German Transport Minister Alexander Dobrindt has decided to call for a probe of Volkswagen AG’s diesel-powered cars, while the White House also declared itself “quite concerned” about the company’s failure to comply with the U.S. Clean Air Act mandates.
German newspaper Bild first reported on Monday the order of examination coming from the country’s transport minister, which has called for an investigation into diesel cars sold by VW AG because the world’s largest (interim) automaker acknowledged it had mislead regulators when they tested its cars for toxic emissions in the United States. The Transport Ministry later confirmed the testing process by the authorities and also announced Volkswagen’s chief executive officer Martin Winterkorn would support the process. A statement issued by the regulator stated the executive and Alexander Dobrindt, the transport minister, discussed the issue and the former delivered his “absolute support” for the independent probe on the company’s diesel powered autos.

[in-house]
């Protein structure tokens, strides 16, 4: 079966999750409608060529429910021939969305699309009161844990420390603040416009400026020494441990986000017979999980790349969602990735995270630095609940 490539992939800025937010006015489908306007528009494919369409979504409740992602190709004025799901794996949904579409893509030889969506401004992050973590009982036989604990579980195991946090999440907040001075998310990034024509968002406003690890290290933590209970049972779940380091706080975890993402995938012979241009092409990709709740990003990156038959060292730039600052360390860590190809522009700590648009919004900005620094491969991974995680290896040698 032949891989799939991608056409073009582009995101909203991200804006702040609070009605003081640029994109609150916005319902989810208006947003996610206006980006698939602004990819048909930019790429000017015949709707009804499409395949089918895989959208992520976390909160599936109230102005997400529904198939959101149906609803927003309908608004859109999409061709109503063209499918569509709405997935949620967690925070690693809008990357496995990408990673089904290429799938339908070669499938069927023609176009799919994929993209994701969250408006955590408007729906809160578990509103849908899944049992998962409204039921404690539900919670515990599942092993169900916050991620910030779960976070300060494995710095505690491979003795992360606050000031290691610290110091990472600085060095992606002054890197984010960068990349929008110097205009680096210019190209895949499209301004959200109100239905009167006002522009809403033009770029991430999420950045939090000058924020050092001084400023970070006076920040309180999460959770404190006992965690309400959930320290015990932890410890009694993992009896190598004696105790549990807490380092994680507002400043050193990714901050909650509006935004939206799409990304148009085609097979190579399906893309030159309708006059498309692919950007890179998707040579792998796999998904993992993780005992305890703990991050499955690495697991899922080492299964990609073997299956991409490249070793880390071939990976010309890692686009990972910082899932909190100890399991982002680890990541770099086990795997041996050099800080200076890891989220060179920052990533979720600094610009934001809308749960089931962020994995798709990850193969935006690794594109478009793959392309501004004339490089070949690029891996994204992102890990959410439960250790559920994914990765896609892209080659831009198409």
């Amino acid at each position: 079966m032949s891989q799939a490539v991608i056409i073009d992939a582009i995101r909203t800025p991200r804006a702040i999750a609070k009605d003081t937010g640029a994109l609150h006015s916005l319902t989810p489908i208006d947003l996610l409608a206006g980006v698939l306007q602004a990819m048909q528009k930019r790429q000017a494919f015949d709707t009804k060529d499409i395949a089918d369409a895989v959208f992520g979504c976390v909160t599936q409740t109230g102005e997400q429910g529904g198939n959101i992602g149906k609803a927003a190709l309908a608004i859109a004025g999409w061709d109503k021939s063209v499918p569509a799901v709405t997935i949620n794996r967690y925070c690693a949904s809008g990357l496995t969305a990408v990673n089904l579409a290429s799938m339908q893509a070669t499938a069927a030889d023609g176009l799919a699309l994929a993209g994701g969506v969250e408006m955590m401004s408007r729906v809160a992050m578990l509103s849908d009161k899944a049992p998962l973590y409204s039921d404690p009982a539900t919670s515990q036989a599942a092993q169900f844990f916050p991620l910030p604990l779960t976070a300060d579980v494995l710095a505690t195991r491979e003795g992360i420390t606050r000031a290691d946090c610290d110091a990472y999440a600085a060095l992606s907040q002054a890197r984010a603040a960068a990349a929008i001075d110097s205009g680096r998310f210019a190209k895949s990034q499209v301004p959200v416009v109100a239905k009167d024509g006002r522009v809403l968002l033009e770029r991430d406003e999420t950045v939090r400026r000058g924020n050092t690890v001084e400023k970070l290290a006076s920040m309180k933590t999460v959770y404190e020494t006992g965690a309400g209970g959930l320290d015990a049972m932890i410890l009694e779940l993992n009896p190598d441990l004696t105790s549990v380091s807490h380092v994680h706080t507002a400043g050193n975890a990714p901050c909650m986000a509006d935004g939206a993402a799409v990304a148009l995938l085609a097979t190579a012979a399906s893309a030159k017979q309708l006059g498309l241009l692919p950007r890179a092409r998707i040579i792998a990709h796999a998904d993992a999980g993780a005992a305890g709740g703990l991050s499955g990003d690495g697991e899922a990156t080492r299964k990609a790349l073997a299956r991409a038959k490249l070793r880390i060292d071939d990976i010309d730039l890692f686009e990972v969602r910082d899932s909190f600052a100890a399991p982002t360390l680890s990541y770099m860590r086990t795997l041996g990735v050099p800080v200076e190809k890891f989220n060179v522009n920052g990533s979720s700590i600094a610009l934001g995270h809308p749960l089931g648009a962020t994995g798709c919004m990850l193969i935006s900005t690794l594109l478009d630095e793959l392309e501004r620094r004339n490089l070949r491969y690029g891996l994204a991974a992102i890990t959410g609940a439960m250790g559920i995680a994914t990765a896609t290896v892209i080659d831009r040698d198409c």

Also on Monday the US White House announced it was “quite concerned” about Volkswagen’s breach of the U.S. Clean Air Act mandate. “It’s fair to say that we’re quite concerned by some of the reports that we’ve seen about the conduct of this particular company, but ultimately this is the responsibility of the EPA o take a look at it and that’s exactly what they’re doing,” commented a spokesperson for the White House. The German automaker admitted on Monday it had cheated on the emissions tests conducted by the US authorities.